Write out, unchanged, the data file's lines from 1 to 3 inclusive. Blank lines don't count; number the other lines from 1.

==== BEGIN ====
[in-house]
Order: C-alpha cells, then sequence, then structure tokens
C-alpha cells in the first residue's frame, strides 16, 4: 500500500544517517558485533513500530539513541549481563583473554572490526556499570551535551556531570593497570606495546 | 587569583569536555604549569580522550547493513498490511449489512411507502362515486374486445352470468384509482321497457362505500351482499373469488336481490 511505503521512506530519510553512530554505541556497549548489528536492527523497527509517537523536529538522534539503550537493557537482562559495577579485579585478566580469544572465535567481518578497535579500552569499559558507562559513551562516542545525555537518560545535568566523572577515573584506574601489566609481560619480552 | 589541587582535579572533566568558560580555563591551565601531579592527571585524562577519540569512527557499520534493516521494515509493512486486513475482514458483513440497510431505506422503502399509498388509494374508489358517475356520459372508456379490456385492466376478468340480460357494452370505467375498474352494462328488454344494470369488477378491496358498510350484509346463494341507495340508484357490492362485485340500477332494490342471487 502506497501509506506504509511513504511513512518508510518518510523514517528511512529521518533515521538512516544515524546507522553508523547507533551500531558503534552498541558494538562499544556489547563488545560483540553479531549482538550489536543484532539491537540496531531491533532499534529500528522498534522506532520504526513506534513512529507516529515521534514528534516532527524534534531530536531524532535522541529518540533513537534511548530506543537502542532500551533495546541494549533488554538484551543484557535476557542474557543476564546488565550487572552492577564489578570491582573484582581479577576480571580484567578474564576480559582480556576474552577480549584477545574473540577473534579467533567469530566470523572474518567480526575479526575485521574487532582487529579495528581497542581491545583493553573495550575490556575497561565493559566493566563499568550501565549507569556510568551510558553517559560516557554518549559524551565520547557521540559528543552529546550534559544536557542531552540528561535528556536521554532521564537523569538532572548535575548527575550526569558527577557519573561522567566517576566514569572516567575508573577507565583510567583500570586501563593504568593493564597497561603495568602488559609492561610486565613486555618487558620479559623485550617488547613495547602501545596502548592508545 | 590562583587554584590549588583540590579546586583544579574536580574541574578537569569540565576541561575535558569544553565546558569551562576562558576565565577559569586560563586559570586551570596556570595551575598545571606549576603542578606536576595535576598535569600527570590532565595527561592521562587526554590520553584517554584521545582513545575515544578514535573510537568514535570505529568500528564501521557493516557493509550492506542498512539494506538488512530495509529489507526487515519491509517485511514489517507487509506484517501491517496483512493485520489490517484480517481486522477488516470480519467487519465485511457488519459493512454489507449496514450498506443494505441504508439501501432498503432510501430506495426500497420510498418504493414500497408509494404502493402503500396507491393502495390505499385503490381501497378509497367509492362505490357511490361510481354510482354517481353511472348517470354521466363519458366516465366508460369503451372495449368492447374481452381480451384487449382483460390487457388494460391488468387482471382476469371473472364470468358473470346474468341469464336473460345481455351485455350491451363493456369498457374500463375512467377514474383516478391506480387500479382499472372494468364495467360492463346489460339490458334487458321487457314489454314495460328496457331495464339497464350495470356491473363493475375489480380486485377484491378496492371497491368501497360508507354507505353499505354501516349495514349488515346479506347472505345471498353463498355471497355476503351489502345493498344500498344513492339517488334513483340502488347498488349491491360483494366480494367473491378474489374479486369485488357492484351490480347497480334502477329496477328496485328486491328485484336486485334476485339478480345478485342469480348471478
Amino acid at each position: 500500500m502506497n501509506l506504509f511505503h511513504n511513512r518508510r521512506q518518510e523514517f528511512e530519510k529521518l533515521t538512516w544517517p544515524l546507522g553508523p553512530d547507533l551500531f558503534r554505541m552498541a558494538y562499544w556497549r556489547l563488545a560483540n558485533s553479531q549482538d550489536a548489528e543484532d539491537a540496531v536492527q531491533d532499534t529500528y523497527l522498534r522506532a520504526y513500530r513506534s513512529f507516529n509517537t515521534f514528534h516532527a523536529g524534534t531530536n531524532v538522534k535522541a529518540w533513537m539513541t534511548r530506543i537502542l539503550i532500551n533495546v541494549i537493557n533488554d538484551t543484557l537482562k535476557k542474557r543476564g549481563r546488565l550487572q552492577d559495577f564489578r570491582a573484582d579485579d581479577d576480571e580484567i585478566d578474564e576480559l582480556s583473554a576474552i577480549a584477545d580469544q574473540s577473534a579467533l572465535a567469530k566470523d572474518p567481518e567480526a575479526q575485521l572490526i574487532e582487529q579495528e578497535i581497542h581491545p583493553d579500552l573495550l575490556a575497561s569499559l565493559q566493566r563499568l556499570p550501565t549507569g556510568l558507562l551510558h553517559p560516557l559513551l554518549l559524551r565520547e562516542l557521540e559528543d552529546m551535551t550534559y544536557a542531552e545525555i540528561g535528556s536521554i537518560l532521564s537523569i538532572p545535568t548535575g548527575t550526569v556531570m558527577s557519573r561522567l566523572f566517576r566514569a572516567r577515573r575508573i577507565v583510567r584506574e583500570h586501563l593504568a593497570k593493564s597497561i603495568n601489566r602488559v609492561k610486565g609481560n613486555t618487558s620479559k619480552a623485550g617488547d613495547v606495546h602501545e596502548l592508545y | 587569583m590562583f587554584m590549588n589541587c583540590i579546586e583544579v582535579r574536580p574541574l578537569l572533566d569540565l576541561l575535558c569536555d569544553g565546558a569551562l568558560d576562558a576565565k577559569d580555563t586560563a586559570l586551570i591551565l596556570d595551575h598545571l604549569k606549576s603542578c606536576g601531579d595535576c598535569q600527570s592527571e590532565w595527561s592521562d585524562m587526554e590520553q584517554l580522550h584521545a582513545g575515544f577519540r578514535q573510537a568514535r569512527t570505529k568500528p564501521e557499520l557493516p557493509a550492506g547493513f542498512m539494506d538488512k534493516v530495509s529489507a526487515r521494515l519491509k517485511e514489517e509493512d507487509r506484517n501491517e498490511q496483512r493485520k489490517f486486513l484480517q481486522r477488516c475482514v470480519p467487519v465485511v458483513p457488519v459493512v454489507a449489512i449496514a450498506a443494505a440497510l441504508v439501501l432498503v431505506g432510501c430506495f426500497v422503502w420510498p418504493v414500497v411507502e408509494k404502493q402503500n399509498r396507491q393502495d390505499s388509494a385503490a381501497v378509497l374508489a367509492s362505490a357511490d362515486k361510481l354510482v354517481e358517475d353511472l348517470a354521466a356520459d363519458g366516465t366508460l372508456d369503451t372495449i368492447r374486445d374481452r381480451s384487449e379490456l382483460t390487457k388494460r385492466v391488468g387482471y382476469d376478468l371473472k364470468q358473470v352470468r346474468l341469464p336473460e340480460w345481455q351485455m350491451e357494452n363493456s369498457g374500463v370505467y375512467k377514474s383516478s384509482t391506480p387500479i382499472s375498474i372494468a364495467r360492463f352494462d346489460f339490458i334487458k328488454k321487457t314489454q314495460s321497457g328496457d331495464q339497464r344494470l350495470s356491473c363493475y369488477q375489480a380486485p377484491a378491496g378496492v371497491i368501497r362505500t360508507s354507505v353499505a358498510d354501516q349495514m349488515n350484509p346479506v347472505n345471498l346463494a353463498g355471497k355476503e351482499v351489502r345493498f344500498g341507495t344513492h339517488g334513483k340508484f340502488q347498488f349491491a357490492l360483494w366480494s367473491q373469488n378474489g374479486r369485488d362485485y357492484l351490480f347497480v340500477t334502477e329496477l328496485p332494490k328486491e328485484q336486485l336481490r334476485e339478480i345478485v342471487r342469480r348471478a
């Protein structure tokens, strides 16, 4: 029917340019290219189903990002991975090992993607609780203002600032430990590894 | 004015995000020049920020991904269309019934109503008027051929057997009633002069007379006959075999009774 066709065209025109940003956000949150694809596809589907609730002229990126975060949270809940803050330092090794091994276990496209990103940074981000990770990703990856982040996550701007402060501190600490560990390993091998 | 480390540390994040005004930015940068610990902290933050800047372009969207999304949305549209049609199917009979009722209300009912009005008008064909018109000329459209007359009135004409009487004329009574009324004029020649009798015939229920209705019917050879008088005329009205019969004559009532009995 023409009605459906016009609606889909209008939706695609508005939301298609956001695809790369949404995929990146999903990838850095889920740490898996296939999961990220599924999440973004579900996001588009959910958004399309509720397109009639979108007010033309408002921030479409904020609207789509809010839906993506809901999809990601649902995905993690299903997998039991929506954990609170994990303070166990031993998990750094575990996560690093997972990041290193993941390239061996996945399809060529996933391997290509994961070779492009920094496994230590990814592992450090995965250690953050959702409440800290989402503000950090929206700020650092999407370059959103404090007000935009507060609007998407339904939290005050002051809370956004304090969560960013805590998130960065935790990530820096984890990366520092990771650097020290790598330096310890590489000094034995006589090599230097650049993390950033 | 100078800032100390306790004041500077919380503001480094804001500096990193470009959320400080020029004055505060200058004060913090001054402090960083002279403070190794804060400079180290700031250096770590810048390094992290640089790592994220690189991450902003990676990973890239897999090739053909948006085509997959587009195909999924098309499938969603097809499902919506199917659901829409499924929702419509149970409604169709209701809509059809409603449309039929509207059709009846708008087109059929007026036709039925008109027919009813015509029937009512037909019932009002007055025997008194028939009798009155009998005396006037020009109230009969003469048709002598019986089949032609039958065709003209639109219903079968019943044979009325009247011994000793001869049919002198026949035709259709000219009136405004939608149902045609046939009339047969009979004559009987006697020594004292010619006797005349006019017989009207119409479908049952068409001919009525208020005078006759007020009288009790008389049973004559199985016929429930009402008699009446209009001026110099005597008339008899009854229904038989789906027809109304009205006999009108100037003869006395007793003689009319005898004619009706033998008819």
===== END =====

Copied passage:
[in-house]
Order: C-alpha cells, then sequence, then structure tokens
C-alpha cells in the first residue's frame, strides 16, 4: 500500500544517517558485533513500530539513541549481563583473554572490526556499570551535551556531570593497570606495546 | 587569583569536555604549569580522550547493513498490511449489512411507502362515486374486445352470468384509482321497457362505500351482499373469488336481490 511505503521512506530519510553512530554505541556497549548489528536492527523497527509517537523536529538522534539503550537493557537482562559495577579485579585478566580469544572465535567481518578497535579500552569499559558507562559513551562516542545525555537518560545535568566523572577515573584506574601489566609481560619480552 | 589541587582535579572533566568558560580555563591551565601531579592527571585524562577519540569512527557499520534493516521494515509493512486486513475482514458483513440497510431505506422503502399509498388509494374508489358517475356520459372508456379490456385492466376478468340480460357494452370505467375498474352494462328488454344494470369488477378491496358498510350484509346463494341507495340508484357490492362485485340500477332494490342471487 502506497501509506506504509511513504511513512518508510518518510523514517528511512529521518533515521538512516544515524546507522553508523547507533551500531558503534552498541558494538562499544556489547563488545560483540553479531549482538550489536543484532539491537540496531531491533532499534529500528522498534522506532520504526513506534513512529507516529515521534514528534516532527524534534531530536531524532535522541529518540533513537534511548530506543537502542532500551533495546541494549533488554538484551543484557535476557542474557543476564546488565550487572552492577564489578570491582573484582581479577576480571580484567578474564576480559582480556576474552577480549584477545574473540577473534579467533567469530566470523572474518567480526575479526575485521574487532582487529579495528581497542581491545583493553573495550575490556575497561565493559566493566563499568550501565549507569556510568551510558553517559560516557554518549559524551565520547557521540559528543552529546550534559544536557542531552540528561535528556536521554532521564537523569538532572548535575548527575550526569558527577557519573561522567566517576566514569572516567575508573577507565583510567583500570586501563593504568593493564597497561603495568602488559609492561610486565613486555618487558620479559623485550617488547613495547602501545596502548592508545 | 590562583587554584590549588583540590579546586583544579574536580574541574578537569569540565576541561575535558569544553565546558569551562576562558576565565577559569586560563586559570586551570596556570595551575598545571606549576603542578606536576595535576598535569600527570590532565595527561592521562587526554590520553584517554584521545582513545575515544578514535573510537568514535570505529568500528564501521557493516557493509550492506542498512539494506538488512530495509529489507526487515519491509517485511514489517507487509506484517501491517496483512493485520489490517484480517481486522477488516470480519467487519465485511457488519459493512454489507449496514450498506443494505441504508439501501432498503432510501430506495426500497420510498418504493414500497408509494404502493402503500396507491393502495390505499385503490381501497378509497367509492362505490357511490361510481354510482354517481353511472348517470354521466363519458366516465366508460369503451372495449368492447374481452381480451384487449382483460390487457388494460391488468387482471382476469371473472364470468358473470346474468341469464336473460345481455351485455350491451363493456369498457374500463375512467377514474383516478391506480387500479382499472372494468364495467360492463346489460339490458334487458321487457314489454314495460328496457331495464339497464350495470356491473363493475375489480380486485377484491378496492371497491368501497360508507354507505353499505354501516349495514349488515346479506347472505345471498353463498355471497355476503351489502345493498344500498344513492339517488334513483340502488347498488349491491360483494366480494367473491378474489374479486369485488357492484351490480347497480334502477329496477328496485328486491328485484336486485334476485339478480345478485342469480348471478